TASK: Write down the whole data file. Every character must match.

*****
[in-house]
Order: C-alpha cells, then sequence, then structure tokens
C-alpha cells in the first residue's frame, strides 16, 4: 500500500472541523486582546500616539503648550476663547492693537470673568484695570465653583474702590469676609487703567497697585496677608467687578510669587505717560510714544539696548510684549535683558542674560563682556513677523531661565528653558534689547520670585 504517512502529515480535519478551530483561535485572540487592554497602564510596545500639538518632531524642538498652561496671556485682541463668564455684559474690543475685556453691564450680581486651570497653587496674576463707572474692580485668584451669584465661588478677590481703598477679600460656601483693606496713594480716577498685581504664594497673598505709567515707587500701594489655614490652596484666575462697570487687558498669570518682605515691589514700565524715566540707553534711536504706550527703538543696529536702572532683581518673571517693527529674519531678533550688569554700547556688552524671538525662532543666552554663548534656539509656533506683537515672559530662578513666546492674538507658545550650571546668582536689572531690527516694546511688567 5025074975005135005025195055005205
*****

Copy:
[in-house]
Order: C-alpha cells, then sequence, then structure tokens
C-alpha cells in the first residue's frame, strides 16, 4: 500500500472541523486582546500616539503648550476663547492693537470673568484695570465653583474702590469676609487703567497697585496677608467687578510669587505717560510714544539696548510684549535683558542674560563682556513677523531661565528653558534689547520670585 504517512502529515480535519478551530483561535485572540487592554497602564510596545500639538518632531524642538498652561496671556485682541463668564455684559474690543475685556453691564450680581486651570497653587496674576463707572474692580485668584451669584465661588478677590481703598477679600460656601483693606496713594480716577498685581504664594497673598505709567515707587500701594489655614490652596484666575462697570487687558498669570518682605515691589514700565524715566540707553534711536504706550527703538543696529536702572532683581518673571517693527529674519531678533550688569554700547556688552524671538525662532543666552554663548534656539509656533506683537515672559530662578513666546492674538507658545550650571546668582536689572531690527516694546511688567 5025074975005135005025195055005205